The Saxon town of Christchurch is steeped in history. Nestled between the coast and the New Forest, and between the Rivers Avon and Stour, it is a pretty town with plenty to explore.
It is situated just off the A338, some 5 miles east of Bournemouth. There are several Pay & Display car parks, which tend to get more expensive the closer you get to the harbour. It is easily accessible by public transport, with direct trains from London and Bournemouth. I usually park at Bank Car Park; this avoids congestion if the town is busy – which happens in summer, as visitors flock to the south coast. Parking costs £1 for 2 hours. This is sufficient time for a meander around town and pop into M&S to pick up some lunch as well.
This tour starts at Bank car park, behind Marks & Spencer. In the alleyway next to the store, you can find this wonderful pigeon mosaic.
Old Town Hall
Turn right and walk down the High Street. On the other side of the road is Saxon Square and the Old Town Hall.
On the right is the Regent Centre. This beautifully renovated Art Deco theatre and cinema recently celebrated its 90th birthday. It also houses the Tourist Information Centre, so why not pop in and find out what’s on.
At the roundabout, continue into Church Street to Christchurch Priory. This church, dating from Norman times holds the title of largest parish church in England. Building work began in 1094.
You can visit the church between 10 and 4 (as long as there is no service taking place) to admire its grandeur and its spectacular stained glass windows. Friendly ‘Welcomers’ are on hand to provide information about the priory and answer any questions. Guided tours can be arranged in advance on the website (£6).
The Norman arches of the nave tower above you. It is believed to have been raised to its current height in 1350.
The 15th Century Lady Chapel has a 19th Century stained glass window depicting the life of Mary, mother of Jesus.
The Miraculous Beam
At the rear of the church you will find The Miraculous Beam. According to legend, when the church was built in the town of Twynham, a mysterious carpenter appeared and helped to cut timber beams for the room. One day, someone cut a beam too short. The next day, the beam had miraculously lengthened. The mysterious carpenter was never seen again… It was believed that this carpenter was in fact Jesus, so the town changed its name to Christchurch.
Red House Museum
|Place||Red House Museum|
|Opening Times||10-4 (Wed-Sat) 12-4 (Sun)|
Exit the church and turn left, which brings you to Church Lane. In front of you is the Red House Museum. Housed in the former workhouse, the museum documents the history of Christchurch. When a new, bigger workhouse was built the ‘Red House’ ended up in the hands of avid collector Herbert Druitt, who turned it into his own private museum.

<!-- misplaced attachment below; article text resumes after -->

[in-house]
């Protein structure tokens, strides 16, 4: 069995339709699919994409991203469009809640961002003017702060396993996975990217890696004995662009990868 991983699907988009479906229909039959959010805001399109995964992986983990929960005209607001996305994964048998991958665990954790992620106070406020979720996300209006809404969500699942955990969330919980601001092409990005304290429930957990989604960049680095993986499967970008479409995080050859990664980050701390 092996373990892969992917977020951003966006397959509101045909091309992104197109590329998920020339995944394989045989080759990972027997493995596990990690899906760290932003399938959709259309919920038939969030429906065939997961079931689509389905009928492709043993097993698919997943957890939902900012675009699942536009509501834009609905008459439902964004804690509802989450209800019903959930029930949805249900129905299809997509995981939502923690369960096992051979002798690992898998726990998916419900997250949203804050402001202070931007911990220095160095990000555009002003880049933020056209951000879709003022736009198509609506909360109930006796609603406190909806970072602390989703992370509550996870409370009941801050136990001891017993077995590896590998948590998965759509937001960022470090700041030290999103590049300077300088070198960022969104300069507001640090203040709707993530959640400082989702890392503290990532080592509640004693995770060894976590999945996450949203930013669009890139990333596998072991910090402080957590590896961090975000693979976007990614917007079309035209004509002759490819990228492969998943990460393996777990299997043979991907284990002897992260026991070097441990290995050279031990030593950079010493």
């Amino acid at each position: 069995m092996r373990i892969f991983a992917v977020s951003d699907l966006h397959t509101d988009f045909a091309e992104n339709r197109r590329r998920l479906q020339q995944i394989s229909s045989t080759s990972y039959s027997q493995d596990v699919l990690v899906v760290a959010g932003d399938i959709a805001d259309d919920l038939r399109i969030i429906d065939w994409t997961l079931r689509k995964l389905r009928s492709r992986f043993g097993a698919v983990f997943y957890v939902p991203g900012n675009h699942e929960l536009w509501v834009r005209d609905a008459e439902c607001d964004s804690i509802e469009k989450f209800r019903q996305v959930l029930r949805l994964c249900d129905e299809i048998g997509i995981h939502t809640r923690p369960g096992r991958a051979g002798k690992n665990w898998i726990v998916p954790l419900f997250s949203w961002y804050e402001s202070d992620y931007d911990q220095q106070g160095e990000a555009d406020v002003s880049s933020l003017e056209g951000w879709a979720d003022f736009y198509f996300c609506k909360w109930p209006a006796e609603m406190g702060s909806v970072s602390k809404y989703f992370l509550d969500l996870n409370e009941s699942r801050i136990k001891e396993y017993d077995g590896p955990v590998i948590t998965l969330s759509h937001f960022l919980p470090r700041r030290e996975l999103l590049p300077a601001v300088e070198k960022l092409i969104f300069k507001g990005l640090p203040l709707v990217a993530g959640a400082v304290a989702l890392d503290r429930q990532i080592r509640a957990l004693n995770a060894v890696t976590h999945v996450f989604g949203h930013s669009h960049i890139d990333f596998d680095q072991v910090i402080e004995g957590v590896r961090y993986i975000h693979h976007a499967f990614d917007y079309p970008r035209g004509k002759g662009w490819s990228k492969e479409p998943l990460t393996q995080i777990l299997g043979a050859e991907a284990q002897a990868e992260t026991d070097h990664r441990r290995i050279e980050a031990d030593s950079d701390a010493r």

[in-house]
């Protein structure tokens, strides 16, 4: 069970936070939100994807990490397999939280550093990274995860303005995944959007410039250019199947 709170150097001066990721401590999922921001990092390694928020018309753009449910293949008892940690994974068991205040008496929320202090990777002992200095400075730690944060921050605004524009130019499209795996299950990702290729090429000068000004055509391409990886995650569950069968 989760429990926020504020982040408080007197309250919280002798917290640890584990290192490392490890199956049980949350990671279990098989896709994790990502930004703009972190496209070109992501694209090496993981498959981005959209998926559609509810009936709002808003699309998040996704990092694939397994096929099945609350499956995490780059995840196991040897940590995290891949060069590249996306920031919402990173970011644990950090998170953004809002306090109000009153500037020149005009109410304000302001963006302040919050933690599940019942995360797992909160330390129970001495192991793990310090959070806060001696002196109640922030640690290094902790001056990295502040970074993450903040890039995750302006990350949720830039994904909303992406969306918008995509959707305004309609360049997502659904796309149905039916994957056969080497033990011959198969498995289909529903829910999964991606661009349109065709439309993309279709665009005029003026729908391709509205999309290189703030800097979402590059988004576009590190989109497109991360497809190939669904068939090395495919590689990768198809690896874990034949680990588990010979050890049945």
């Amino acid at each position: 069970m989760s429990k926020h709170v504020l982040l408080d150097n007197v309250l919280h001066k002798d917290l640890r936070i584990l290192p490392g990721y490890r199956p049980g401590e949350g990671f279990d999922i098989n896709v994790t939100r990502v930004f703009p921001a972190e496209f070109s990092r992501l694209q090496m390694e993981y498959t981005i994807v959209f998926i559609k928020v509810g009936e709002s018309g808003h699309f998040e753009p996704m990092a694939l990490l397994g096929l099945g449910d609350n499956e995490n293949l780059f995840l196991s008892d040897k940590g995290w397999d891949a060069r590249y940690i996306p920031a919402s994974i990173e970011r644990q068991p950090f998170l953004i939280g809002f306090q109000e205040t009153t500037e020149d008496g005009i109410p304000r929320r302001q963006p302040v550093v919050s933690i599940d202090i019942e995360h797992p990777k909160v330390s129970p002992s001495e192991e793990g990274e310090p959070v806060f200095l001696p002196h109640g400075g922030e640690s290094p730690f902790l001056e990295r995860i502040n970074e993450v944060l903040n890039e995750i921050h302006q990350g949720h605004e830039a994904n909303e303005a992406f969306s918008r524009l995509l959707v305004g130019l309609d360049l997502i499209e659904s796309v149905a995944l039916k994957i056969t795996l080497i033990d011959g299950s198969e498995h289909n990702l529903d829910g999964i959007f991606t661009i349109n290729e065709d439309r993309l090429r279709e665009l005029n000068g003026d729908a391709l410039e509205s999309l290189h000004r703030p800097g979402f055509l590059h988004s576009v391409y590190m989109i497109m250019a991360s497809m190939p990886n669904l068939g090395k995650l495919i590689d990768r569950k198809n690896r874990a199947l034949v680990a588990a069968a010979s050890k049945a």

Church Lane looks like its climbed right off the lid of a chocolate box, with some lovely old houses. My favourite is Sundial Cottage.
Turn into Quay Road and walk to the end, where you will find Place Mill, inbetween the River Avon and the River Stour. As you will see from the blue plaque, it was mentioned in the Domesday Survey of 1086, with a value of 30 shillings a year. It no longer operates as a mill. It was repurposed as an art gallery, but has not yet reopened post-Covid.
Christchurch quay, otherwise known as The Quomps and the bandstand are in front of you. This is a hive of activity in summer when events such at the Christchurch Food Festival and Stomin on the Quomps jazz festival take place.
Turn round and turn right at the gap in the wall just past Place Mill, into Priory Gardens. Follow Convent Walk through the gardens.
This walk follows the edge of Mill Stream, past the rear of the Priory, ending at the foot of the ruins of Christchurch Castle.
If you look up at the church, you will notice some recently renovated gargoyles. These were completed in 2021 and have been brought up to day with modern day images. The first time I looked up and spotted a gargoyle in a surgical face mask I thought I was hallucinating! The sculpture was inspired by architect Columba Cook’s niece, an intensive care doctor. It’s quite high up, so here’s a close-up picture I borrowed.
Also in Convent Walk, is this beautiful Remembrance Bench.
Pass through the gap in the wall to reach the caste. The castle ruins date from the 11th Century. To be more accurate, this is just a tower which remains from what would have been a much larger castle.
An English Heritage signage gives a brief history of the castle. It was begun by Richard de Redvers, a Norman baron who accompanied William the Conqueror to England, in about 1100. During the English Civil War, Parliamentarian troops attacked and took Christchurch, a Royalist town. In 1645 a troop of 1,000 Royalists counter attacked Christchurch, forcing the Parliamentarians to seek refuge in the castle. They retained both the castle and town throughout the rest of the war. Its defences were dismantled by order of Parliament in 1651. Local people helped themselves to the building materials and the castle fell to ruin.
Norman House Ruins
Next to the castle are the Norman House ruins. This addition to the castle was built in the mid-12th century, providing luxury accommodation for de Redvers’ nephew, The Earl of Devon, and his family.
In the castle grounds you can find the old village stocks. I couldn’t resist having a go!
Cross Castle Street into the alleyway opposite, this will bring you to the Ducking Stool. I couldn’t resist having a go!
Turn into Millhams Lane, past the multicoloured terraced houses.
At the end of the road, an alleyway will bring you into the rear of Saxon Square.